I was recently asked how swap works, and it turns out, I knew nothing about how it really worked … i.e. when, what and why does a linux kernel move memory into swap space. Its probably because I hate swap and I actually disable it on my desktop/laptop/netbook systems I own. I decided to learn more about swap and found this awesome article on Linux weekly (LWN.net) which describes this behaviour exactly http://lwn.net/Articles/83588/.
In Linux Kernel 2.6 (and still applicable in 3.0) the kernel has a swappiness parameter to allow configuration of how often should the kernel swap out to disk. When a process is requesting memory, the kernel uses the following equation to figure out whether it should re-claim cache memory or the already used memory by swapping it to disk.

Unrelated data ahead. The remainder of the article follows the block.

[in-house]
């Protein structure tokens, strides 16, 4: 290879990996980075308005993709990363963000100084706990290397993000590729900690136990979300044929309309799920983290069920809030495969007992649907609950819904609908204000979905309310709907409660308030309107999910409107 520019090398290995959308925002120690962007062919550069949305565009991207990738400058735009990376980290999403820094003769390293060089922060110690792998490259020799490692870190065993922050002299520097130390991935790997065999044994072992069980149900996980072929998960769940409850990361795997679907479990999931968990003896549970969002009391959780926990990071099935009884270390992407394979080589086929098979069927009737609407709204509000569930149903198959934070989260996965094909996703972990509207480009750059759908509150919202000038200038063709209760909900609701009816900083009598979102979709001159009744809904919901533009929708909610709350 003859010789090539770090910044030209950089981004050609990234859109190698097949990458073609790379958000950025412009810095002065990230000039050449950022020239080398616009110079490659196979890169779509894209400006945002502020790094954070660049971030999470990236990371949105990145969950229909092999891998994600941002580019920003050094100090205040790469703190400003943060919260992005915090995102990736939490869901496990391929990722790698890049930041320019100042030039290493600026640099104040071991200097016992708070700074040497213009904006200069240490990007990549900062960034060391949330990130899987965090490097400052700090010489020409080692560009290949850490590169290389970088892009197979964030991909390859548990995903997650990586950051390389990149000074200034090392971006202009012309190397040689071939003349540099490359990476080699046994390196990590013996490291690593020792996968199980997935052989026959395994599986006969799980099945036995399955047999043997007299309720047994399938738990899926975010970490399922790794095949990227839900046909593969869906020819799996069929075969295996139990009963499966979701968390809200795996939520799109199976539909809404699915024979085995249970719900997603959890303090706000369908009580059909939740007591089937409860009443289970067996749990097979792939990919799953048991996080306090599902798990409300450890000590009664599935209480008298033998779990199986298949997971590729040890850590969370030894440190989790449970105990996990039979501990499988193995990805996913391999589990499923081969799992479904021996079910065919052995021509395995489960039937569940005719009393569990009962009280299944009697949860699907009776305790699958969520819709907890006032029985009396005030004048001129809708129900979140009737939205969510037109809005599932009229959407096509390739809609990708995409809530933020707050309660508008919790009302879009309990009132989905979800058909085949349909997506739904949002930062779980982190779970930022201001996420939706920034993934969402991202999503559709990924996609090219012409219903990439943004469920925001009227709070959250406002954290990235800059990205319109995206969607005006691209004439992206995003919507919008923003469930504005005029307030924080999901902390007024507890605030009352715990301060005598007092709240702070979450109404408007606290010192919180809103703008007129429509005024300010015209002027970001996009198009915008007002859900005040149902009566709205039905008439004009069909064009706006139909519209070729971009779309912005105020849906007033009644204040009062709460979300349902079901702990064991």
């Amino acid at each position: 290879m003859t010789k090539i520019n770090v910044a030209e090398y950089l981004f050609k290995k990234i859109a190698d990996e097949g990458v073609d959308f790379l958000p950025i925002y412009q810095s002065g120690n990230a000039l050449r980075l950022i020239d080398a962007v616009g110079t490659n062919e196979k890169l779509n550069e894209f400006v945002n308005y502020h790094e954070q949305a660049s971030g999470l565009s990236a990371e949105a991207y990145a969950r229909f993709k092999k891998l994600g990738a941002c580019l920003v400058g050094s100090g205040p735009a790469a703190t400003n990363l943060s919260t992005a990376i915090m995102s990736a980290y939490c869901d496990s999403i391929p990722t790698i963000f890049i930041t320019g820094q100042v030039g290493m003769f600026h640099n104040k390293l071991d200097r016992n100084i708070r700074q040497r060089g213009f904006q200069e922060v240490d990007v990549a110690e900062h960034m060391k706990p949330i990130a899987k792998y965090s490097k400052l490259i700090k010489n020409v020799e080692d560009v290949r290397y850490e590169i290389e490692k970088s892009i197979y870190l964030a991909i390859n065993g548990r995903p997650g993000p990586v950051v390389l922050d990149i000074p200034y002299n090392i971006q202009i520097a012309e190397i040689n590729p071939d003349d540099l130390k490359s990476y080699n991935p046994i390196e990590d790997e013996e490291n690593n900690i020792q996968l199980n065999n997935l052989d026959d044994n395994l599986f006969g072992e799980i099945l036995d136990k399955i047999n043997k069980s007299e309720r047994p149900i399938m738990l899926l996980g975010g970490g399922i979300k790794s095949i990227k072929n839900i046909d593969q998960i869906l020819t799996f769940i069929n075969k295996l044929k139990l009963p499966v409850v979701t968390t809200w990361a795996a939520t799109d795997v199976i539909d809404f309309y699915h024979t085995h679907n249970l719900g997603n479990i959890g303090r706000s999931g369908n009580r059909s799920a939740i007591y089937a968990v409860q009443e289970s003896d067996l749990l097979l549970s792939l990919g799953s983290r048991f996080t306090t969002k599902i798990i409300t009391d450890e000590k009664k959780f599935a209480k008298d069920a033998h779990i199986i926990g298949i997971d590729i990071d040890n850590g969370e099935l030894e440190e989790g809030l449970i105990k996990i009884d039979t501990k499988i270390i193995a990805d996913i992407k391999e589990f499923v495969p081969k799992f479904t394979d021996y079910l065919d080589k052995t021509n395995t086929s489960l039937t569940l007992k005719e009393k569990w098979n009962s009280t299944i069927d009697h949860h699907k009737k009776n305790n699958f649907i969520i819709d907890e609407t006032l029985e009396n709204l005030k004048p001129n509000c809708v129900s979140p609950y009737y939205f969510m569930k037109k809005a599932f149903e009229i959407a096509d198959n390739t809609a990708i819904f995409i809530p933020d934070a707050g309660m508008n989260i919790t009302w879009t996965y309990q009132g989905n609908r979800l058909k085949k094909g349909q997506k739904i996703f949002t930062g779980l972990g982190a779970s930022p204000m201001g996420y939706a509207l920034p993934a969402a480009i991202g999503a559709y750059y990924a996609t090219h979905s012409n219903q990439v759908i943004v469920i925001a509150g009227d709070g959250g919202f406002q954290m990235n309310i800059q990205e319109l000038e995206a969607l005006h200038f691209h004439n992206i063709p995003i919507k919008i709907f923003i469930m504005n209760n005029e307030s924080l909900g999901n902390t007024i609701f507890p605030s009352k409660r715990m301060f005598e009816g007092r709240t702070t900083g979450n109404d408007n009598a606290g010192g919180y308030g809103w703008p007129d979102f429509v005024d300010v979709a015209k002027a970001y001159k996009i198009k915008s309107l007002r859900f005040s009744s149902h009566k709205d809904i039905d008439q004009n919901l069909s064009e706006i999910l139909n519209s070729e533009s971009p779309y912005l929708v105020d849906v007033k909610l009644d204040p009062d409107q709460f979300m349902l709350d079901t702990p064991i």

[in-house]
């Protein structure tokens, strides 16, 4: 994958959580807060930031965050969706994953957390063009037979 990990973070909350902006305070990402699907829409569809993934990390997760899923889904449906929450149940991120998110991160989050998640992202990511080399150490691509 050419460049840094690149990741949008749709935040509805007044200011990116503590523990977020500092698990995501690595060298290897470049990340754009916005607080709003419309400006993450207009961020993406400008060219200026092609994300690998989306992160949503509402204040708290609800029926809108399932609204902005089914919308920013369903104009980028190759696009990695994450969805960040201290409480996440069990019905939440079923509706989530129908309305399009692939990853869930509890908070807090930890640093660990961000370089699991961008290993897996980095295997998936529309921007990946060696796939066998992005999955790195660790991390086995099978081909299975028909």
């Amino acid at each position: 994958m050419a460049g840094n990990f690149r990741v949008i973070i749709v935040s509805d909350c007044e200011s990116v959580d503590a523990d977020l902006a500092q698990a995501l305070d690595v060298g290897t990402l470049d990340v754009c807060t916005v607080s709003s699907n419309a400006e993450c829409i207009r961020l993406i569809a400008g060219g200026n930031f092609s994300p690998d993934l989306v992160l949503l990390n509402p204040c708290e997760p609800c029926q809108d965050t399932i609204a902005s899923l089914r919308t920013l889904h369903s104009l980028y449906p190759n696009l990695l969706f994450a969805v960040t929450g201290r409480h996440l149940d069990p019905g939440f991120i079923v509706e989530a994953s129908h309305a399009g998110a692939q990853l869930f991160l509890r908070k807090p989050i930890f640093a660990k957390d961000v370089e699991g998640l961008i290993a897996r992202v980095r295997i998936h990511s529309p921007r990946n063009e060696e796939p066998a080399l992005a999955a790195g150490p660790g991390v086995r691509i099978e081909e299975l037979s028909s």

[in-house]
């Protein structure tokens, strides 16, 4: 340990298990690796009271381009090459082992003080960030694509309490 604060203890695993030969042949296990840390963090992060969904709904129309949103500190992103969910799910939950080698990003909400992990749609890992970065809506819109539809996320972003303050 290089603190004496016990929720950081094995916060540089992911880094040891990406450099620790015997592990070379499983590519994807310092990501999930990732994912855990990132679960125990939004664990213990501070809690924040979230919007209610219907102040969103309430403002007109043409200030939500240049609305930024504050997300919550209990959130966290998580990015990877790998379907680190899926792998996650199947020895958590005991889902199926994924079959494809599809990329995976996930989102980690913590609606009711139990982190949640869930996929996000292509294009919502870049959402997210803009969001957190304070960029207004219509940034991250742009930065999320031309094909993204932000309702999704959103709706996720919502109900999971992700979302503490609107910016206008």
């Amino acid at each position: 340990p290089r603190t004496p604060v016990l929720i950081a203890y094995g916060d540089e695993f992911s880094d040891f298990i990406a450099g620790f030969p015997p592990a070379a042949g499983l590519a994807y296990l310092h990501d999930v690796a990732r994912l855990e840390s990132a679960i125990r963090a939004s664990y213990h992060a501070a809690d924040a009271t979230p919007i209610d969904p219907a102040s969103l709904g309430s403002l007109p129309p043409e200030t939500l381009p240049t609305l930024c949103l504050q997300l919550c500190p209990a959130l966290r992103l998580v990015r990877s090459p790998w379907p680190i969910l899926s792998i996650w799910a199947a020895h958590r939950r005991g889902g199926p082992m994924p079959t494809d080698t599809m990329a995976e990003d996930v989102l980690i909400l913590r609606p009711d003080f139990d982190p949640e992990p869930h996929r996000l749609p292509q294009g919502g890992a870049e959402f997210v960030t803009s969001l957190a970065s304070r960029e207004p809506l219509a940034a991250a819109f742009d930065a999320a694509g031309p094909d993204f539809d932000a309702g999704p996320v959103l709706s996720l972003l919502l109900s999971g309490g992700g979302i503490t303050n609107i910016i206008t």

swap_tendency = mapped_ratio/2 + distress + vm_swappiness;
- The “distress” value is a measure of how much trouble the kernel is having freeing memory. The first time the kernel decides it needs to start reclaiming pages, distress will be zero; if more attempts are required, that value goes up, approaching a high value of 100.
is an approximate percentage of how much of the system’s total memory is mapped (i.e. is part of a process’s address space) within a given memory zone.
is the swappiness parameter, which is set to 60 by default.